Oil Monitor as of October 04, 2016


 

WORLD OIL PRICES (September 26-30, 2016 trading days)

Dubai crude initially dropped on Monday and went up and down in the next two trading as the two rival producers, Saudi Arabia and Iran, cast signs of a long way from an agreement on a mechanism for freezing production in a meeting later in the week. Saudi Arabia’s energy minister also says an agreement to limit output could come in the OPEC meeting in November.

However, despite reports that Iran had rejected overtures from its regional rival Saudi Arabia, an informal meeting of oil ministers from the 14 OPEC countries reportedly ended with a "preliminary deal to limit production". Qatar's energy minister and current OPEC president Mohammed Bin Saleh Al-Sada was quoted that the group agreed to limit output to between 32.5 million and 33 million barrels a day.

Following the preliminary deal, international oil price benchmarks Brent, WTI and Dubai surged more than five per cent or US$2.00-US$3.00 a barrel. Other oil ministers of OPEC member-countries said it was a "very positive deal", and the decision "was unanimous and without reservations".

The OPEC deal to limit production between 32.5 million and 33 million barrels a day is only a provisional agreement and needs to be finalised in November, when it will be decided which member will make the cuts necessary to meet the promised 700,000 per barrels reduction and by how much. Experts say output allocation may not be easy as Iran, Iraq, Libya, Nigeria have been looking to increase production.

Further, international analysts viewed the collective output cut to have little impact on a fundamental level, considering the underwhelming demand growth and remaining huge overhang of production from the glut of the past two years.

In Asia, gasoline market remained supported by an ongoing unconfirmed shutdown at Shell Singapore's Pulau Bukom refinery. On the demand side, Asia's biggest gasoline importer, Indonesia's state-controlled Pertamina, is estimated to have a monthly gasoline requirement of between 1 million barrels and 2 million.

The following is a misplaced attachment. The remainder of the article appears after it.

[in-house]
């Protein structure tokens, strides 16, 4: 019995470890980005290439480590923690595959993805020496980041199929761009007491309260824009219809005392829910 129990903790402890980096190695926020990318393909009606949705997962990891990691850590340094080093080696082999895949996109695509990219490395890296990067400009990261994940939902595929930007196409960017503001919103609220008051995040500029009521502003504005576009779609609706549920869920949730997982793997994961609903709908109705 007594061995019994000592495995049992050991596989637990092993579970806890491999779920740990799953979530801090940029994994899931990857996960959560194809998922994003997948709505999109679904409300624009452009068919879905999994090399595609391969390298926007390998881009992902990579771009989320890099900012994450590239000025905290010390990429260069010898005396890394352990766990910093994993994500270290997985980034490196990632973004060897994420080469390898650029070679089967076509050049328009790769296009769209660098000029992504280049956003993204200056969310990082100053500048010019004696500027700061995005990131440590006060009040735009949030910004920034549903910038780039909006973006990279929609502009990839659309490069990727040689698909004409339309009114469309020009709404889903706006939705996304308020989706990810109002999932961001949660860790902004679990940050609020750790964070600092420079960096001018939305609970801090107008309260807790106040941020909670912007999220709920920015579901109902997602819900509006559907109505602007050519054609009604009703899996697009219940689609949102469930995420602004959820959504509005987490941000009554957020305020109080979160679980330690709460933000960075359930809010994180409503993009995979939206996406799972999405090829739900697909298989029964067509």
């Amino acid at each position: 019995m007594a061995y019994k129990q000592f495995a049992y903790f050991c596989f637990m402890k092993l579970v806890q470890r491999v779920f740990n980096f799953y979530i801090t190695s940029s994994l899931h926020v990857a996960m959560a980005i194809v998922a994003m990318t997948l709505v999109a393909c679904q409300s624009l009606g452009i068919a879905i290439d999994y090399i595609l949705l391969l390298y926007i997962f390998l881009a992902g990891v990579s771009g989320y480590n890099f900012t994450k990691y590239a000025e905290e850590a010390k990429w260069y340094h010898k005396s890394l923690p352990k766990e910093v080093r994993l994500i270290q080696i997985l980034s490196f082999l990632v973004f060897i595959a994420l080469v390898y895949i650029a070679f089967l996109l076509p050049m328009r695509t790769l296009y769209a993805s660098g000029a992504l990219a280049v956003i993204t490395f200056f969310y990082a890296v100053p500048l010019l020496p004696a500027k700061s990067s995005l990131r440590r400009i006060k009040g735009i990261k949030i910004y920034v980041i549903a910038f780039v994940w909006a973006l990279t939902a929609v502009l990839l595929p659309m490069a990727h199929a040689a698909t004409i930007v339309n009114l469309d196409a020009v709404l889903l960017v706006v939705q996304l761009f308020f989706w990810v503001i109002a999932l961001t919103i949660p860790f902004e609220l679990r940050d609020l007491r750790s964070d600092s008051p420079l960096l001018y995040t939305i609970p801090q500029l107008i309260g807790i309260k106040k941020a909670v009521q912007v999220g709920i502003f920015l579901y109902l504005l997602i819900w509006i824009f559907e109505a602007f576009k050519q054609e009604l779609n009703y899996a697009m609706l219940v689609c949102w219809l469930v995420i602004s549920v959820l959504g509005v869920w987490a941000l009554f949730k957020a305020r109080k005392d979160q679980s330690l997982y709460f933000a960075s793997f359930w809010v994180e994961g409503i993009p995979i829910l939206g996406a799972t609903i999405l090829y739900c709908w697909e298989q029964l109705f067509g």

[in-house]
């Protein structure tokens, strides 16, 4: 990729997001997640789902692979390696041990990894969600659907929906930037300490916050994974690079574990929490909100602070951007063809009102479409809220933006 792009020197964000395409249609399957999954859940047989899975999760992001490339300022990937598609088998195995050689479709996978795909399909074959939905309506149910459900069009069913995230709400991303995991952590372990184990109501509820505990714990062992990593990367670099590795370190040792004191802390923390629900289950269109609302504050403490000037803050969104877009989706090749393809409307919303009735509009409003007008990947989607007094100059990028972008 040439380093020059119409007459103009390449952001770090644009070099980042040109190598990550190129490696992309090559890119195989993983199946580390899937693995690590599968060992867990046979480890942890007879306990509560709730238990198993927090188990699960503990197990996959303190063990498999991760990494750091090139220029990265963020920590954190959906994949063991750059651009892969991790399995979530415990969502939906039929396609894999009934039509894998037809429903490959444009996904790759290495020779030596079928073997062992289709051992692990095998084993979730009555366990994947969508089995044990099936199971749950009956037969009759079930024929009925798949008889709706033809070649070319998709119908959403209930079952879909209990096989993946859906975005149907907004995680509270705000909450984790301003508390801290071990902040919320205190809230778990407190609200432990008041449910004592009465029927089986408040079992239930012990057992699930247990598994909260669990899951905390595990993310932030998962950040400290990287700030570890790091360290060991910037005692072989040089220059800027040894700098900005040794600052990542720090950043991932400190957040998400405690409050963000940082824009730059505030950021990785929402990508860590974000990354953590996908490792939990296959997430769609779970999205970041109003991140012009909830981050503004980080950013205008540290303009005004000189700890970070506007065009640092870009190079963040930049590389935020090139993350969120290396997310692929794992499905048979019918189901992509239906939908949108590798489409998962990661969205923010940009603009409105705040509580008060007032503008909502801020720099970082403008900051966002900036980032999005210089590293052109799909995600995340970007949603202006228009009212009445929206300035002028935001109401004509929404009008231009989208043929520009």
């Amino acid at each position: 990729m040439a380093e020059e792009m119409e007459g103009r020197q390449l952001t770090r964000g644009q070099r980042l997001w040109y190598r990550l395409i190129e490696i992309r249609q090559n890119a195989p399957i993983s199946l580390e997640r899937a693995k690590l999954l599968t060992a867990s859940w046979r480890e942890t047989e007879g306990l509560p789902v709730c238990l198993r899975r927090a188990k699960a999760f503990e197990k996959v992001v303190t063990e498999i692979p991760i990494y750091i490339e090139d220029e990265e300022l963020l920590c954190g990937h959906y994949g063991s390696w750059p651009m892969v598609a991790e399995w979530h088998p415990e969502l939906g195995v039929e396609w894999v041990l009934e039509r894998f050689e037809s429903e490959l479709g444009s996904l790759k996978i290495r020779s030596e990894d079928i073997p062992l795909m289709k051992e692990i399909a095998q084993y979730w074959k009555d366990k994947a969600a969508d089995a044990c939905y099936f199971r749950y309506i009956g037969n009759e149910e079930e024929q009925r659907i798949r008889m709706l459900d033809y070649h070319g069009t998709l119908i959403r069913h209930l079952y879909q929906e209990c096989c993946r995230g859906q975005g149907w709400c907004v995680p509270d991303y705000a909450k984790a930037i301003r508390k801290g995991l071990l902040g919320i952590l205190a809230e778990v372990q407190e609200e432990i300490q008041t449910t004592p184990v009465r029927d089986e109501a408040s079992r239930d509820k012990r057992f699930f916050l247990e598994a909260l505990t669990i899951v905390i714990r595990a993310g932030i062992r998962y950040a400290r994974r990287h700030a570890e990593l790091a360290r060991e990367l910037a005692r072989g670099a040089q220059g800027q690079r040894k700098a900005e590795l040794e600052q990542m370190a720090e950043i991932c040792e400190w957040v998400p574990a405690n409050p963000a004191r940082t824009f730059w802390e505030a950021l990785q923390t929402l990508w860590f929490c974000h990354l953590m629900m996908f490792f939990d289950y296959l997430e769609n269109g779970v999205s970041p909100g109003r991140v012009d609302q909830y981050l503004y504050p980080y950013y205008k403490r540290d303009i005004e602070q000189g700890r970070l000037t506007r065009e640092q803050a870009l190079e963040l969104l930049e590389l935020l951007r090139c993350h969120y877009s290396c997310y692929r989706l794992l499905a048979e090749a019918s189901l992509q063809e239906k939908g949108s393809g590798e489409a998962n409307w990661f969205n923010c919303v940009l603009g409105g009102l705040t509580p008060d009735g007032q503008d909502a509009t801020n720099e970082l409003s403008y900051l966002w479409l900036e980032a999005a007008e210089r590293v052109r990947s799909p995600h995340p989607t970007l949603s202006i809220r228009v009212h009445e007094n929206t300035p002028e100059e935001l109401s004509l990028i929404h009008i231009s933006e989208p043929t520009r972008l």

On the other hand, market participants held mixed views on the near-term outlook for the Asian gasoil market. Platts noted that demand from China and India are expected to gain momentum in the weeks to come, which would translate to lower outflows from India. In contrast, others continued to maintain a bearish view on the gasoil market, due to prevailing supply overhang when North Asian refineries return from scheduled maintenance.

Overall, Dubai crude increased wee-on-week by about US$0.60/bbl. Gasoline and diesel increased as well by nearly US$0.40 and US$1.15 a barrel.

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DOMESTIC OIL PRICES

Effective 04 October 2016, oil companies effected increases of P0.35/li for gasoline and P0.60/li for diesel.

These resulted to corresponding increases in the total year-to-date adjustments of gasoline and diesel to net increase of P3.74/liter and P5.48/liter respectively.

As monitored, shown below are the retail prices in Metro Manila beginning 04 October 2016.

Products Price Range Common Price
P/liter
Diesel 25.58-28.60 27.10
Gasoline* 36.95-44.25 41.95
LPG, P/11-kg cylinders 427.00-632.00  

* RON 95

For more information, call the

Department of Energy:
Pricing: 840-2187
LPG: 840-2130
Fuels: 840-5669
SMS: (0915) 4469421
Email: oilmonitor@doe.gov.ph
Website: http://www.doe.gov.ph

Oil Monitor as of September 27, 2016